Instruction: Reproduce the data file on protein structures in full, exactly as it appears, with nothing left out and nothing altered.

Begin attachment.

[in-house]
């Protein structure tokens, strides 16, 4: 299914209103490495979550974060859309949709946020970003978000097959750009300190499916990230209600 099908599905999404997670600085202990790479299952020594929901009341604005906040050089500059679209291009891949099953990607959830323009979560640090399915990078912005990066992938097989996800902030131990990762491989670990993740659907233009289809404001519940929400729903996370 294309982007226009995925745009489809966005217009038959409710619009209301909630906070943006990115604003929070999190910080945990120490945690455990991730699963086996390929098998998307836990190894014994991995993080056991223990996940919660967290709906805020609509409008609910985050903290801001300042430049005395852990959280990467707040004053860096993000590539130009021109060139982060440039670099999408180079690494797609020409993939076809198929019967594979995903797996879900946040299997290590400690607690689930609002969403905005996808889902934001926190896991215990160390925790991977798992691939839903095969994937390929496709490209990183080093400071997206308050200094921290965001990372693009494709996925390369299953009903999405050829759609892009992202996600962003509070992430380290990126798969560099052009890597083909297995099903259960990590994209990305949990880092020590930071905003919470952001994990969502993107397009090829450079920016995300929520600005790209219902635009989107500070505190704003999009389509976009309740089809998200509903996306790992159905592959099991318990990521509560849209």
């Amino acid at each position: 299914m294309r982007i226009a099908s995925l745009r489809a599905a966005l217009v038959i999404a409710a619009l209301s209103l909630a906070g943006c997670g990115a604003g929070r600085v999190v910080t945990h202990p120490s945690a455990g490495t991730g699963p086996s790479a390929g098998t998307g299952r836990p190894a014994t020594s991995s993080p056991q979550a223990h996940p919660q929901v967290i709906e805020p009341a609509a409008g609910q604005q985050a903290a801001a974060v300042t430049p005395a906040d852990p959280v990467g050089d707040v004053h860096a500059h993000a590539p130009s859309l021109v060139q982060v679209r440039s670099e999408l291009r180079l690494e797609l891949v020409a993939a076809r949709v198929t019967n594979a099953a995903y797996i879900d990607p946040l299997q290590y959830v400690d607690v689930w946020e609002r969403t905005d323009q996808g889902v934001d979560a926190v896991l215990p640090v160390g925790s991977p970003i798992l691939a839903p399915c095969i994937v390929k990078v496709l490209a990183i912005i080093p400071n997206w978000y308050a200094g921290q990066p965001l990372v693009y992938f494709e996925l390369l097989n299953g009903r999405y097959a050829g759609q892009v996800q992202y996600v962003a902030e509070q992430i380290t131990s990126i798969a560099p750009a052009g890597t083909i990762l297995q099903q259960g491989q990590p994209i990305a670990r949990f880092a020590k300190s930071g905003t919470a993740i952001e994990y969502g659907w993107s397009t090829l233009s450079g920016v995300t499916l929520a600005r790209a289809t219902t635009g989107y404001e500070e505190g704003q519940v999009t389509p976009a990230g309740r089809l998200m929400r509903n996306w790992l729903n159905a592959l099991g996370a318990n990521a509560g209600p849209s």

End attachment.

[in-house]
């Protein structure tokens, strides 16, 4: 299914209103490495979550974060859309949709946020970003978000097959750009300190499916990230209600 099908599905999404997670600085202990790479299952020594929901009341604005906040050089500059679209291009891949099953990607959830323009979560640090399915990078912005990066992938097989996800902030131990990762491989670990993740659907233009289809404001519940929400729903996370 294309982007226009995925745009489809966005217009038959409710619009209301909630906070943006990115604003929070999190910080945990120490945690455990991730699963086996390929098998998307836990190894014994991995993080056991223990996940919660967290709906805020609509409008609910985050903290801001300042430049005395852990959280990467707040004053860096993000590539130009021109060139982060440039670099999408180079690494797609020409993939076809198929019967594979995903797996879900946040299997290590400690607690689930609002969403905005996808889902934001926190896991215990160390925790991977798992691939839903095969994937390929496709490209990183080093400071997206308050200094921290965001990372693009494709996925390369299953009903999405050829759609892009992202996600962003509070992430380290990126798969560099052009890597083909297995099903259960990590994209990305949990880092020590930071905003919470952001994990969502993107397009090829450079920016995300929520600005790209219902635009989107500070505190704003999009389509976009309740089809998200509903996306790992159905592959099991318990990521509560849209």
């Amino acid at each position: 299914m294309r982007i226009a099908s995925l745009r489809a599905a966005l217009v038959i999404a409710a619009l209301s209103l909630a906070g943006c997670g990115a604003g929070r600085v999190v910080t945990h202990p120490s945690a455990g490495t991730g699963p086996s790479a390929g098998t998307g299952r836990p190894a014994t020594s991995s993080p056991q979550a223990h996940p919660q929901v967290i709906e805020p009341a609509a409008g609910q604005q985050a903290a801001a974060v300042t430049p005395a906040d852990p959280v990467g050089d707040v004053h860096a500059h993000a590539p130009s859309l021109v060139q982060v679209r440039s670099e999408l291009r180079l690494e797609l891949v020409a993939a076809r949709v198929t019967n594979a099953a995903y797996i879900d990607p946040l299997q290590y959830v400690d607690v689930w946020e609002r969403t905005d323009q996808g889902v934001d979560a926190v896991l215990p640090v160390g925790s991977p970003i798992l691939a839903p399915c095969i994937v390929k990078v496709l490209a990183i912005i080093p400071n997206w978000y308050a200094g921290q990066p965001l990372v693009y992938f494709e996925l390369l097989n299953g009903r999405y097959a050829g759609q892009v996800q992202y996600v962003a902030e509070q992430i380290t131990s990126i798969a560099p750009a052009g890597t083909i990762l297995q099903q259960g491989q990590p994209i990305a670990r949990f880092a020590k300190s930071g905003t919470a993740i952001e994990y969502g659907w993107s397009t090829l233009s450079g920016v995300t499916l929520a600005r790209a289809t219902t635009g989107y404001e500070e505190g704003q519940v999009t389509p976009a990230g309740r089809l998200m929400r509903n996306w790992l729903n159905a592959l099991g996370a318990n990521a509560g209600p849209s």